He says, I was advancing in Judaism beyond many Jews of my own age and was extremely zealous for the traditions of my fathers.”  (Galatians 1:14)
If Paul had been a Jew who had been brought before the authorities for under-performance, then it would be easy to see why he might invent a religion that said he didn’t have to try so hard.  But the opposite was true. Paul was good at religion, one of the best. It was precisely because he had kept every rule that he knew, that keeping the rules wasn’t enough to restore him to a real relationship with God. Legalism might make you look good before other people but in your heart you know that it doesn’t fool God. 
All that being zealous for religion had done for Paul was to turn him into a terrorist, but the grace of God had transformed him and was living proof of what living by grace could do.

3.         This is the way to live for God
Many people were worried that if Paul kept on preaching that people didn’t need to be controlled by strict religious laws, then chaos would reign and people would think they could sin in the morning; get forgiven in the evening and do it all over again tomorrow. 
Paul’s answer was that the work of Christ is not just about dealing with our past, it is about his Spirit in the present giving us a new desire to live right. What you ought to do becomes what you want to do and what you now want to do you can now do.
 I tried keeping rules and working my head off to please God and it didn’t work. So I quit being a law man so that I could be God’s man. Christ’s life showed me how and enabled me to do it. I identified myself completely with him. Indeed I have been crucified with Christ. My ego is no longer central. It is no longer important that I appear righteous before you or have your good opinion and I am no longer driven to impress God. Christ lives in me. The life you see me living is not mine but it is lived by faith in the Son of God.” (Galatians 2:19-21)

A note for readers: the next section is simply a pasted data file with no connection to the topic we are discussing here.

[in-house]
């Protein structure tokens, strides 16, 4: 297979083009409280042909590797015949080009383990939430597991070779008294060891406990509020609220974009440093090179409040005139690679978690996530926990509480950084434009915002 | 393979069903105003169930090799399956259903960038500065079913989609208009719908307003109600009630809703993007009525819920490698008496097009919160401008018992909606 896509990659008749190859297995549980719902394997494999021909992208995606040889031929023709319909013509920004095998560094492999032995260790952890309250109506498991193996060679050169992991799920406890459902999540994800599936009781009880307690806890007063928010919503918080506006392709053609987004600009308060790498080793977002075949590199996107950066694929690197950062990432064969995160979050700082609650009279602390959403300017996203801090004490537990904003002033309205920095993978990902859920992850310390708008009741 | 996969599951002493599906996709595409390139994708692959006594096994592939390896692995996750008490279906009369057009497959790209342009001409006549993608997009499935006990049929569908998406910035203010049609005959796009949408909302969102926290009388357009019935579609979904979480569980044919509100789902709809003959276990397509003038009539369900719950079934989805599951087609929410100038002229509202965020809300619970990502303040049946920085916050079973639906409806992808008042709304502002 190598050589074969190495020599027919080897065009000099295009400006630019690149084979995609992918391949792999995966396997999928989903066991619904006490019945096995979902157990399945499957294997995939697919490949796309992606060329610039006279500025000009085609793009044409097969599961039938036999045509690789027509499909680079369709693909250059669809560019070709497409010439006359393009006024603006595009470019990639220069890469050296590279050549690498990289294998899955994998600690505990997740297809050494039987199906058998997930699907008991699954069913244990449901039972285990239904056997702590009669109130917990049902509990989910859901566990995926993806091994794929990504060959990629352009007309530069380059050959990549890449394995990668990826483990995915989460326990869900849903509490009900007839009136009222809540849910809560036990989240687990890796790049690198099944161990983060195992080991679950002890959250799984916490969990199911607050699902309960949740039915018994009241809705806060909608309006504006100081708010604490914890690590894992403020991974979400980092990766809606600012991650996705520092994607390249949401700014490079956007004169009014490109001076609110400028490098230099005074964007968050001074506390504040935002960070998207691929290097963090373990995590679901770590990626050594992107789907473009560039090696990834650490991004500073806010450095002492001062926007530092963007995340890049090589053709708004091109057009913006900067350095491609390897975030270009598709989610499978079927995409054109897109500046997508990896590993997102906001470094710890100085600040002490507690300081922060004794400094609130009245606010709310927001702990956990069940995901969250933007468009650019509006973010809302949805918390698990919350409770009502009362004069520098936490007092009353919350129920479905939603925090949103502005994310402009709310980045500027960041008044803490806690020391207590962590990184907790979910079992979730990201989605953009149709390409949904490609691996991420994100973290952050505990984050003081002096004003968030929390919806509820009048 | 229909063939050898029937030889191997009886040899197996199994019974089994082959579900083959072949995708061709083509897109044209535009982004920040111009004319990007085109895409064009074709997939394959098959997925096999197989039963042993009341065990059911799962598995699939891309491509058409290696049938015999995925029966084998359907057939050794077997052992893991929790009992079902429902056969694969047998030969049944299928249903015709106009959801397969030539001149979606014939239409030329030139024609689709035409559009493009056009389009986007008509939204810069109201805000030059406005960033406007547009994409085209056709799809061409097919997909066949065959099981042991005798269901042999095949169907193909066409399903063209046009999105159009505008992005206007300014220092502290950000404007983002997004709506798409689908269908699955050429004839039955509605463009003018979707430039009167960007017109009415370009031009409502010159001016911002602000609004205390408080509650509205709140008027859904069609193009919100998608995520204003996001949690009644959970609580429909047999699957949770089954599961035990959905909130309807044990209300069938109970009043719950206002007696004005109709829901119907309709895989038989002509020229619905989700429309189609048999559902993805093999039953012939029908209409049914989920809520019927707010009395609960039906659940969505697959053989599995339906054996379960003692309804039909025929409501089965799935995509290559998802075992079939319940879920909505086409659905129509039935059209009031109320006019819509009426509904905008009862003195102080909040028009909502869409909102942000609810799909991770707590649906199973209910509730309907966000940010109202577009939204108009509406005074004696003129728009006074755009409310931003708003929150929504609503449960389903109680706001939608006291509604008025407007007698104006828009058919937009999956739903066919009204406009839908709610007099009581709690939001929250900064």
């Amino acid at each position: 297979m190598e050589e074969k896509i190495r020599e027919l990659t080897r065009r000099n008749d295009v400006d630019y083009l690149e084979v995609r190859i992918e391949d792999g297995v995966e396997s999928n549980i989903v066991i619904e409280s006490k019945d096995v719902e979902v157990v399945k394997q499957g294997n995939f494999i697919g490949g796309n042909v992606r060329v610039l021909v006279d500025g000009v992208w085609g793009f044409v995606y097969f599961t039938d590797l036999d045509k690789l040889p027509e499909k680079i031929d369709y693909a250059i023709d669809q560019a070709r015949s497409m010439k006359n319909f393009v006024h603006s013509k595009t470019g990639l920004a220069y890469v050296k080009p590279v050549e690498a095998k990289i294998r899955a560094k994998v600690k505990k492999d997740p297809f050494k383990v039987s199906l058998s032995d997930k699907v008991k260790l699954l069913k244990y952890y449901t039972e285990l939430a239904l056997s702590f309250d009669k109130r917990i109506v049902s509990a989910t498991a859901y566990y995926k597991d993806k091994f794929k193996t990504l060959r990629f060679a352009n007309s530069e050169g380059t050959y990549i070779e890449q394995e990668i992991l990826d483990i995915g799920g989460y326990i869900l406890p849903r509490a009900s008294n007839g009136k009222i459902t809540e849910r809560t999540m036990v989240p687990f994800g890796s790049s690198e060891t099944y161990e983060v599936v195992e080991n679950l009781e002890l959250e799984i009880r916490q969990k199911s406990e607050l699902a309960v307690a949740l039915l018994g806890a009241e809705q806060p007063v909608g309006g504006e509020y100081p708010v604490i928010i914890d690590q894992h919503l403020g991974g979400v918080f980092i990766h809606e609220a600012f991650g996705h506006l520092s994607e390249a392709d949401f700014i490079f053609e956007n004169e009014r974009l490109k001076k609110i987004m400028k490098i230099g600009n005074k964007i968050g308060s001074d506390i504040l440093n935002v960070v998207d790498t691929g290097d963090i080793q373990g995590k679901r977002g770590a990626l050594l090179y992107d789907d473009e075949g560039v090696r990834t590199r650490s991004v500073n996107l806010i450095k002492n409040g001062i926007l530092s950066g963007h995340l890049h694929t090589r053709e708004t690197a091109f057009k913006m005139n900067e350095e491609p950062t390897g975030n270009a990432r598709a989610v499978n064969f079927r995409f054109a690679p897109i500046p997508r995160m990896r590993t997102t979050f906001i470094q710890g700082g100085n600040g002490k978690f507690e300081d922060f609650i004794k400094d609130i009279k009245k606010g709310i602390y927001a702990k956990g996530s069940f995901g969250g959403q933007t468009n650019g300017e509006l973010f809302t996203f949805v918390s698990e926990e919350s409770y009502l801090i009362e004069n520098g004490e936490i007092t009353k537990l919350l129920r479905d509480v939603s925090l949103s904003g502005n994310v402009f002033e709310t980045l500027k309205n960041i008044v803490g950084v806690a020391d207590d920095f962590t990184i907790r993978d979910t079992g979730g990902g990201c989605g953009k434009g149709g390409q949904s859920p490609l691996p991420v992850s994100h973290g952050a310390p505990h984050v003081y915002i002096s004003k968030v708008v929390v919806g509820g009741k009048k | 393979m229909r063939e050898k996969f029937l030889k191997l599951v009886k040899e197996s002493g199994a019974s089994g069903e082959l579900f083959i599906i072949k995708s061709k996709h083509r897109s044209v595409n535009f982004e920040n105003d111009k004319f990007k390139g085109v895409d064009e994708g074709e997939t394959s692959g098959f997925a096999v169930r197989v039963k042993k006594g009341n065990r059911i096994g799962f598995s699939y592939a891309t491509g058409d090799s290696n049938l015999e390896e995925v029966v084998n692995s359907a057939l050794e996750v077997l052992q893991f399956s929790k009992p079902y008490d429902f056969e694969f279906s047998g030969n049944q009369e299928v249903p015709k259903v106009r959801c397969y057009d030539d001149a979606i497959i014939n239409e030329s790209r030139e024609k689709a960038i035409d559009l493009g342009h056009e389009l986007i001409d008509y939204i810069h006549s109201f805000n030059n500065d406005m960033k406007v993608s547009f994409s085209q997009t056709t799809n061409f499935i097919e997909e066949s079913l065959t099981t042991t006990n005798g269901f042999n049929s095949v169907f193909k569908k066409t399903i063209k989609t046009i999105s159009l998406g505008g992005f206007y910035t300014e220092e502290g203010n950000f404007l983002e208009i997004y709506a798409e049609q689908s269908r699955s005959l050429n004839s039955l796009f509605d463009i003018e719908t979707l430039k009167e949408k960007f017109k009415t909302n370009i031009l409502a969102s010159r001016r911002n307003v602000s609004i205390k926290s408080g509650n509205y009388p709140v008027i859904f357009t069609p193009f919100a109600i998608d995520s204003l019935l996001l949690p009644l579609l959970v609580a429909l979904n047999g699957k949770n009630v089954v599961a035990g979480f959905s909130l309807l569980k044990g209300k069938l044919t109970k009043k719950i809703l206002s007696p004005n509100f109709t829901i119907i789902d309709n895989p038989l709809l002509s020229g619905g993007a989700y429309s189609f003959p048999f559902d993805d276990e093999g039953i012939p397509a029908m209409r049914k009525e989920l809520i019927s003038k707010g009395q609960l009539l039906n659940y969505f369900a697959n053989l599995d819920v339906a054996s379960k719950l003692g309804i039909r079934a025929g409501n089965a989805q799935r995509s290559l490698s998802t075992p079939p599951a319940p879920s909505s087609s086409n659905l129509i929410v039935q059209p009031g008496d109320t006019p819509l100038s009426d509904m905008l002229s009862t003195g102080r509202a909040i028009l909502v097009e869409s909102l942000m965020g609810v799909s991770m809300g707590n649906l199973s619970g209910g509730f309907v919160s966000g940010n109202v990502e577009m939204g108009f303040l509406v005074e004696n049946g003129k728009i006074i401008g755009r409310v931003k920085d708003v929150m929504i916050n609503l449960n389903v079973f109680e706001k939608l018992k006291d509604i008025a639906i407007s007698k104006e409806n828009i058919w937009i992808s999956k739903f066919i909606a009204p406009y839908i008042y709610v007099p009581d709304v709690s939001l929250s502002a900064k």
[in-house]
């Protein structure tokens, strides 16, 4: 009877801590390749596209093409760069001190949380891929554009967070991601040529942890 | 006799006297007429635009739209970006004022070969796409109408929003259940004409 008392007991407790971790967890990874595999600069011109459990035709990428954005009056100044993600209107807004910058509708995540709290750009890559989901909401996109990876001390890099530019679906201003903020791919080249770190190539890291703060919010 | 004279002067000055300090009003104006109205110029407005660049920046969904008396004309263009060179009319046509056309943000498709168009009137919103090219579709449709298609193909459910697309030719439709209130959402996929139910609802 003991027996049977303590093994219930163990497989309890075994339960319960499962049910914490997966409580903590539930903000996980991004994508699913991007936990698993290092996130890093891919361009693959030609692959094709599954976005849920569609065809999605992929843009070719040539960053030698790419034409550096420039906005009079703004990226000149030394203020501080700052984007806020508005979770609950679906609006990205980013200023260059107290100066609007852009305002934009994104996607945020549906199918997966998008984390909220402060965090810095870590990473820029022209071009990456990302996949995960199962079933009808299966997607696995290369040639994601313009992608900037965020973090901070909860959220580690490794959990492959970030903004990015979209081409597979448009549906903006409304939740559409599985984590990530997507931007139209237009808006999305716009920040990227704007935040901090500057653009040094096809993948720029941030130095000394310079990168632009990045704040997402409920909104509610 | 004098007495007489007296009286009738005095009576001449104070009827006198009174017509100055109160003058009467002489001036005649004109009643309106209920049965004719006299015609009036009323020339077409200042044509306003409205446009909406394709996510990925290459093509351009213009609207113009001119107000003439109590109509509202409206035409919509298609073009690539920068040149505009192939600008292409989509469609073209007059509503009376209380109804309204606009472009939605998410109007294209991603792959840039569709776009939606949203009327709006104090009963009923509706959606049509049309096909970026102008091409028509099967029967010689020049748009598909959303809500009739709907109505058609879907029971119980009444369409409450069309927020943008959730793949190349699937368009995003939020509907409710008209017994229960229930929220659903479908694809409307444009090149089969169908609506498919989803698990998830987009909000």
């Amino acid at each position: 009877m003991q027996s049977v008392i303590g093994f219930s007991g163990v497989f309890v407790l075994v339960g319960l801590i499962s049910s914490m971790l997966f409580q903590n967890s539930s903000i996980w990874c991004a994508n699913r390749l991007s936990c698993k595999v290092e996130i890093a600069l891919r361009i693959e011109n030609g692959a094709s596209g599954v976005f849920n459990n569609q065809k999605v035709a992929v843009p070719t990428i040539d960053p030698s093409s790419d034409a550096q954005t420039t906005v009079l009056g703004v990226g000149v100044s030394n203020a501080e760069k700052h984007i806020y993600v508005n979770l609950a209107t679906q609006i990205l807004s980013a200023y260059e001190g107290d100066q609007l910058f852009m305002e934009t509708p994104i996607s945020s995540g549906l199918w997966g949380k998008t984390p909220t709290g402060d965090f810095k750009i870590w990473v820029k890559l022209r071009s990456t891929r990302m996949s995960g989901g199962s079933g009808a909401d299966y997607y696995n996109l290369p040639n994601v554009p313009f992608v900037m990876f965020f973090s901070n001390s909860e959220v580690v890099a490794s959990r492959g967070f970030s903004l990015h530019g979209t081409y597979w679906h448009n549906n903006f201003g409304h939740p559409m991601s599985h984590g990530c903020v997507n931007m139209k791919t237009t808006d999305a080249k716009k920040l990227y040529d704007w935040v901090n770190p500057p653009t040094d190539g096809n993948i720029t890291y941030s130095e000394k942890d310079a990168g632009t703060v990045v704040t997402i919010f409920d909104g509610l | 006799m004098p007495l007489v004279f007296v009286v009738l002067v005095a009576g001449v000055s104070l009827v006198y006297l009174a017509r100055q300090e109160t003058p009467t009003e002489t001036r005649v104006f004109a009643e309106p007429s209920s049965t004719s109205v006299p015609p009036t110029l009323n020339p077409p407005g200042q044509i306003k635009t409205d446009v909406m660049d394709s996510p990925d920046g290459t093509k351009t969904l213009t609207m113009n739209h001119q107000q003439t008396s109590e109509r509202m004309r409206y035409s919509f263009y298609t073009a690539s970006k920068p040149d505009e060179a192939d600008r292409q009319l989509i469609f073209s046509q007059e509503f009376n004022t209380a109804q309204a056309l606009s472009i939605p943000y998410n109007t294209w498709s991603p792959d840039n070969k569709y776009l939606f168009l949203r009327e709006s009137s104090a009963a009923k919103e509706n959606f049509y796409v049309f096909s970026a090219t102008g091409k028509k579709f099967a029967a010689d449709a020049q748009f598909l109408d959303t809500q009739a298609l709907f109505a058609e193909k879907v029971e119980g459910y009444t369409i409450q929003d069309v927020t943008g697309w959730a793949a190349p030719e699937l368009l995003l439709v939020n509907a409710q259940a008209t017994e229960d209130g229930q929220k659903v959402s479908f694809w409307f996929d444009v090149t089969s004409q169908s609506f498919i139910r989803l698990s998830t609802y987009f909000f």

4.        This is my question for you
Paul is not just concerned that someone is rubbishing his ideas but he has the heart of a pastor. He therefore stops defending himself and his teaching for a moment and asks them a personal question.  After beginning in the Spirit are you now trying to attain your goal by human effort?”
There is always a tendency to create measurable but man made standards by which we can judge our own and more often others people’s performance.  And in an environment where we offer acceptance on the basis of performance it is so easy to think that God accepts us on that basis too. We fall into the I’m doing my best syndrome.
"Am I doing enough for God?
Does God really accept me?
Could God make demands on me that I could never meet?
Am I sure that God will not one day ask me to "pay up" and I will be unable to do so?
Is it possible that salvation can be so full and so free?"
There are so many evidences of the tenacity of the grip of legalism: Christians who "burn out" in service; Christians who do not feel that God looks with pleasure upon them; Christians who ruthlessly judge others as unspiritual because they don’t conform to the way that we do things around here.   
The Galatian Christians had not begun their Christian lives thinking that they must do this or that to be accepted by God but they had let themselves be sucked into the culture around them and to distorted messages they were receiving.